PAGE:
It was hard to leave Kyoto and its romantic history still alive today, its cobblestone streets, its old-style homes, and if one is lucky, a sighting of geishas in Gion who are said to be quickly becoming extinct. Osaka was a shock relative to the small town charm of Kyoto. High rises command the skyline. Osaka was also one of the cities that got bombed in World War II, ergo its lack of preserved traditional structures. There's a thick crowd of people dressed for business. Commerce is in full swing (what recession?) if the lines at the mall are any indication.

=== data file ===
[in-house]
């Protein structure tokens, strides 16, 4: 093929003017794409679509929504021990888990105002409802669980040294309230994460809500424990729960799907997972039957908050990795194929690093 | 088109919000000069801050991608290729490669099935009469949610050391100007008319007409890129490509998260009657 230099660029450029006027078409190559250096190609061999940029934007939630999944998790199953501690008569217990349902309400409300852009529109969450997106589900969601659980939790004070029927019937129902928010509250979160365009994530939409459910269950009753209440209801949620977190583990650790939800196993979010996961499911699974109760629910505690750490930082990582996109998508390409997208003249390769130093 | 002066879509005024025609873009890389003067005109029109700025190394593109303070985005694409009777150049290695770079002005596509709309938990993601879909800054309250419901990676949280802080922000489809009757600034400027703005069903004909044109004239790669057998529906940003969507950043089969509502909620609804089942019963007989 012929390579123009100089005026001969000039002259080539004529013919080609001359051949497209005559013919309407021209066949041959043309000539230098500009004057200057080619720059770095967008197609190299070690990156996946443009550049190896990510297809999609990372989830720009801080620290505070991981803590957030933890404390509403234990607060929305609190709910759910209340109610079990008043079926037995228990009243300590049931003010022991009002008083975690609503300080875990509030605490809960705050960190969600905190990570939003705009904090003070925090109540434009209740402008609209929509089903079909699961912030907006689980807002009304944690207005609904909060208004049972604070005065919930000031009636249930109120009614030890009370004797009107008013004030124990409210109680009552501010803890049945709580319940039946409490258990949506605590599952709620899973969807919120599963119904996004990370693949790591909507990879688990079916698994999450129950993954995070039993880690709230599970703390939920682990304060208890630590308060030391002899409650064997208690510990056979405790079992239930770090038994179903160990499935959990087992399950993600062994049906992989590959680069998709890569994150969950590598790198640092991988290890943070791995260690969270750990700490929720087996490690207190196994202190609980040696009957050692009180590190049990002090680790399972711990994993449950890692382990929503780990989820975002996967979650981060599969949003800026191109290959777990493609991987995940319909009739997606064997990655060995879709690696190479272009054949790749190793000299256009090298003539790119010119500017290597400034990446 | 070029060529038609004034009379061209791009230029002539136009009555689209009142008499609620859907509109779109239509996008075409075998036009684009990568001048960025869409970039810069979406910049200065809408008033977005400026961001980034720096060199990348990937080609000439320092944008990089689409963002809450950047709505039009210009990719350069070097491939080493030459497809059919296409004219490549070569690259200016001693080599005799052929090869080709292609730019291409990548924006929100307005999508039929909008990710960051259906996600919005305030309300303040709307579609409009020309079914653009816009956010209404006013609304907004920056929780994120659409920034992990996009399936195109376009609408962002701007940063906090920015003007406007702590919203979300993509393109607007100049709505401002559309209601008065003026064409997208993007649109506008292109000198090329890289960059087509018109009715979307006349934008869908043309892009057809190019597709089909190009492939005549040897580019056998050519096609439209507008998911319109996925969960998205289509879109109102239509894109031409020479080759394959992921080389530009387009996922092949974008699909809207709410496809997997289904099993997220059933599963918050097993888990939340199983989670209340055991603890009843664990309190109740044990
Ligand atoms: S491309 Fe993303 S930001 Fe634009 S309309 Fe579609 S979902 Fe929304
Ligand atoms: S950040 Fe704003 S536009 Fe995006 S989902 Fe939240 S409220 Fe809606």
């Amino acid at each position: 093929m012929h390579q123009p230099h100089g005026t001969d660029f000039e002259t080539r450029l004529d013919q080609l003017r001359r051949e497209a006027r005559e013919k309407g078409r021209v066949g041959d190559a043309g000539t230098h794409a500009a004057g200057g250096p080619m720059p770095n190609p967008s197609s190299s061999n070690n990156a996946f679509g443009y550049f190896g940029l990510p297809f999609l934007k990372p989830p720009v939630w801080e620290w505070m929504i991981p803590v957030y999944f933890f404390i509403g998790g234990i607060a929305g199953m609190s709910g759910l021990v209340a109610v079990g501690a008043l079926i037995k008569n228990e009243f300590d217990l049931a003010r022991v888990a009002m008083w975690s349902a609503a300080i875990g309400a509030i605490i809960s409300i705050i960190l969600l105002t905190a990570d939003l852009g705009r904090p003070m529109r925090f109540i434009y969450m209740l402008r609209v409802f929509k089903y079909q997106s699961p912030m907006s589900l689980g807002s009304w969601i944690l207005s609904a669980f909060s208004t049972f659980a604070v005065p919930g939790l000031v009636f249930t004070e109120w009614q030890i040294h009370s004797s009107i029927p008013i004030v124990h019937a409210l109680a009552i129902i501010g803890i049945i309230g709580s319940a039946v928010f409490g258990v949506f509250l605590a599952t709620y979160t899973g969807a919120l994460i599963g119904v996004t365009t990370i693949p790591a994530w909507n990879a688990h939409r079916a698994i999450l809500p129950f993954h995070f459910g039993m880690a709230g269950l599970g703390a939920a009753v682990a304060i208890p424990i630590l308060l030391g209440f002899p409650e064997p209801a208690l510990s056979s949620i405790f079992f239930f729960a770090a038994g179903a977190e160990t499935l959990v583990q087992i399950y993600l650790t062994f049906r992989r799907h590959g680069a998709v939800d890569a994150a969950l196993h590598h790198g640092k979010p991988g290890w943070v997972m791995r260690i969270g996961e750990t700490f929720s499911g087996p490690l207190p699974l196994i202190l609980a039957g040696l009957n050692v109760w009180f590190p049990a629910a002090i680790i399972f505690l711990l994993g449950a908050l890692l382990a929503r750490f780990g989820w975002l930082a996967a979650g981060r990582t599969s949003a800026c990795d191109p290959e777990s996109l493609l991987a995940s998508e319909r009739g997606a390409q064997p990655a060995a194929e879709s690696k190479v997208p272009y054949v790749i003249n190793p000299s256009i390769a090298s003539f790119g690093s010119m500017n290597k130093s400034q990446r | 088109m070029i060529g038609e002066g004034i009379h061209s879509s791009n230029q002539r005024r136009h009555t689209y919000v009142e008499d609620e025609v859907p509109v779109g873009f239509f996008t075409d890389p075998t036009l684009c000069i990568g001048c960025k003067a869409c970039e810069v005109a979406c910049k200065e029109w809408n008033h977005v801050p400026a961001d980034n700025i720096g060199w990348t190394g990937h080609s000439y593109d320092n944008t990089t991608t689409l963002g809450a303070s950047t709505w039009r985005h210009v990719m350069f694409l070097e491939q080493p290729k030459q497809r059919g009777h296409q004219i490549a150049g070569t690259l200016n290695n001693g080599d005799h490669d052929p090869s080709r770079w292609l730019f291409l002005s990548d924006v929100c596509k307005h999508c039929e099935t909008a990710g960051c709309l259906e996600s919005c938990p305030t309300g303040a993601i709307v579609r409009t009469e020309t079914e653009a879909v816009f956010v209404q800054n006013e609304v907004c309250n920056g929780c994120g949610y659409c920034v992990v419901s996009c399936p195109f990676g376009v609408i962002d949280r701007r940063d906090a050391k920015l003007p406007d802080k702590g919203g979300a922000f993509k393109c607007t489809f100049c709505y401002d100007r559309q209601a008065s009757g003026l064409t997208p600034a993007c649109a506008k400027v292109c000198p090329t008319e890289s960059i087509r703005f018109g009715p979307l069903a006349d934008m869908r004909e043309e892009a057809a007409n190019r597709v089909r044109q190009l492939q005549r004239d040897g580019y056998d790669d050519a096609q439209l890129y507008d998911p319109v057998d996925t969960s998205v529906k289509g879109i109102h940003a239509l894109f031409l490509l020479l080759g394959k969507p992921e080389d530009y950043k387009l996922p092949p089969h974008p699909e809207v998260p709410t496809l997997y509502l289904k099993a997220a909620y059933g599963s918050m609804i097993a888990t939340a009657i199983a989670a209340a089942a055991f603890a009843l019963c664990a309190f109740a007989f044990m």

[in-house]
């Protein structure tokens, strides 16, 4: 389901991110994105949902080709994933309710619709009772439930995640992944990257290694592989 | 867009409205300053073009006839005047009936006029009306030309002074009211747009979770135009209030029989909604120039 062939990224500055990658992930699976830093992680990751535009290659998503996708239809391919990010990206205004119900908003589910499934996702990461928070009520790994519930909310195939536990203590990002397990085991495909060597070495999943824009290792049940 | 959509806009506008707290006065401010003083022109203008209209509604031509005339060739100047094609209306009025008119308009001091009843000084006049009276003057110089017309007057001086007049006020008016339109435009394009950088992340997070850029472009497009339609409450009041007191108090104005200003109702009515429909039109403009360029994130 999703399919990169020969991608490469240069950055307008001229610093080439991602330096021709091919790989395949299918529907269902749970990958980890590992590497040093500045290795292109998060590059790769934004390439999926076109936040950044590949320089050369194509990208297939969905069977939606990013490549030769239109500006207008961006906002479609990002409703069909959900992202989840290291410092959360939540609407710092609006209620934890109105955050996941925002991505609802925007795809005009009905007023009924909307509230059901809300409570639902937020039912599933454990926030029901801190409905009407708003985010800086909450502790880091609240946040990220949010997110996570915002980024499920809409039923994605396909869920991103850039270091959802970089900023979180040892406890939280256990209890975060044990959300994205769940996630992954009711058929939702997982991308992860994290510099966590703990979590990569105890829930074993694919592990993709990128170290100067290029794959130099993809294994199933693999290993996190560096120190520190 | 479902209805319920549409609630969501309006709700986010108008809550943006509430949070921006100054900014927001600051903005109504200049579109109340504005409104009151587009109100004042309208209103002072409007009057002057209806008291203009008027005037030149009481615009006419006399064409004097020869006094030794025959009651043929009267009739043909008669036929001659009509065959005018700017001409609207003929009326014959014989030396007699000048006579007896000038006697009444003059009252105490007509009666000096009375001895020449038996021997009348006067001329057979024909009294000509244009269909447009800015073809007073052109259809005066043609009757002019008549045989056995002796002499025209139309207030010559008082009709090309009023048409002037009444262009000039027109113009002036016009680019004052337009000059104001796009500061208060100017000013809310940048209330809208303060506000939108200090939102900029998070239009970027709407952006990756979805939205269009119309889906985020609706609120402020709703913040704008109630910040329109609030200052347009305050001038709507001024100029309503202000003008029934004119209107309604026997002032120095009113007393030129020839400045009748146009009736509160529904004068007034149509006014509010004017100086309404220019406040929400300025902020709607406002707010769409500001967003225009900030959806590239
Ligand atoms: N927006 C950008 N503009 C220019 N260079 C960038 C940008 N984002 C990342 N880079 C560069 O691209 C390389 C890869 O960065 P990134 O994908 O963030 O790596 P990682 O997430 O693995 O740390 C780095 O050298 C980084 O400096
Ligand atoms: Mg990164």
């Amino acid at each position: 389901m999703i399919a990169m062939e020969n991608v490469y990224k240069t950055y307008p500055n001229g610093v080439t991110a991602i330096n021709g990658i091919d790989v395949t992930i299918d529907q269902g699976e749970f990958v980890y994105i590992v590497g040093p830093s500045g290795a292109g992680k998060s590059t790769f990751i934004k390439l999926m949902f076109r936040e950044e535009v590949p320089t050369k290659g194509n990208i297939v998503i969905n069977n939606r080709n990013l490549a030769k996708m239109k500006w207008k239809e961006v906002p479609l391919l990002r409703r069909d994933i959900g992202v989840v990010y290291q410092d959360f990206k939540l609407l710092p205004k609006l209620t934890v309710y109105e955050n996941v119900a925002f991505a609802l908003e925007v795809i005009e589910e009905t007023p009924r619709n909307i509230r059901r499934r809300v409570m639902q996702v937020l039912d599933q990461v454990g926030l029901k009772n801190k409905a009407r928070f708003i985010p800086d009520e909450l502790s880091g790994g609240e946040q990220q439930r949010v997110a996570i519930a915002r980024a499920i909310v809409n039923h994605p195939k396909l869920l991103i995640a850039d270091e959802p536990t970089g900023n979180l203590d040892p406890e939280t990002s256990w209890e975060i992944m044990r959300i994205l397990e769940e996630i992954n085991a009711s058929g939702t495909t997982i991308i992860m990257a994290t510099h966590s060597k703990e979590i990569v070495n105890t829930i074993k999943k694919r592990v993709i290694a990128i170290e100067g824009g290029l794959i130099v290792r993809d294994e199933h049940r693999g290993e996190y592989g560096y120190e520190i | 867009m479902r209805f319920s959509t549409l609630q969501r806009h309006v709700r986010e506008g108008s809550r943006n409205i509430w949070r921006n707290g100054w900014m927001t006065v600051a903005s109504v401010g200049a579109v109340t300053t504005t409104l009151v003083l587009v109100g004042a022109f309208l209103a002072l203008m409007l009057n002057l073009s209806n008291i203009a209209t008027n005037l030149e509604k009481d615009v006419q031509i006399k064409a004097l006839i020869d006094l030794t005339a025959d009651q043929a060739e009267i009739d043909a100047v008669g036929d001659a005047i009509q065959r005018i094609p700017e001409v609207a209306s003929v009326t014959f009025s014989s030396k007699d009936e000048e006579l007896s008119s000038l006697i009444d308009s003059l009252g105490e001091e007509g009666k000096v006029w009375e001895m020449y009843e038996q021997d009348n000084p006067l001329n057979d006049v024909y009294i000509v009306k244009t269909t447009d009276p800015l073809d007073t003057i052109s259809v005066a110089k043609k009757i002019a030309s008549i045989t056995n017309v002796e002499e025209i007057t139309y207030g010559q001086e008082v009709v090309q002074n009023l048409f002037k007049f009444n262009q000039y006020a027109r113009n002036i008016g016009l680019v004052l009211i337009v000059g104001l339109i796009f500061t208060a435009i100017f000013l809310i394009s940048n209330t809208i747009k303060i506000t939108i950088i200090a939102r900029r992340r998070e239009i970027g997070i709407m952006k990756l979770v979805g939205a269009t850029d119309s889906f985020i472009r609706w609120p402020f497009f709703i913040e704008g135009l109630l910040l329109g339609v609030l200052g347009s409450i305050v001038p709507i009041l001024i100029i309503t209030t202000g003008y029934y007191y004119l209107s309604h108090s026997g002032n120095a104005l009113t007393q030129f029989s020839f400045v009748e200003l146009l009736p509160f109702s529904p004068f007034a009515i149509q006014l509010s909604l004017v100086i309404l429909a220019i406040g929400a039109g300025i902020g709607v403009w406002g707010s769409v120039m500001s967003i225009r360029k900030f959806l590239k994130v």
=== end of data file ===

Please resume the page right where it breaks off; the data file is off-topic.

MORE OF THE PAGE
It was tough to leave the cocoon of the hotel after an hour of zen at the spa, but seize the moment, we must. We did not have a fancy schedule in Osaka. We just needed to check out what Japanese goods our strong currency could procure (who knows when this will happen again?) duty-free, a taste of the famed Japanese beef, and a romp around Dotonburi, Osaka's Time Square.
We missed out on Japanese beef in Kyoto so it was imperative not to depart Japan without trying it. We ended up at a traditional restaurant with tatami floors where you sit at cushions on the floor and cook your own beef shabu shabu and sukiyaki style. Neither of us have done this before so we were delighted that our server showed us the ropes (in good English!).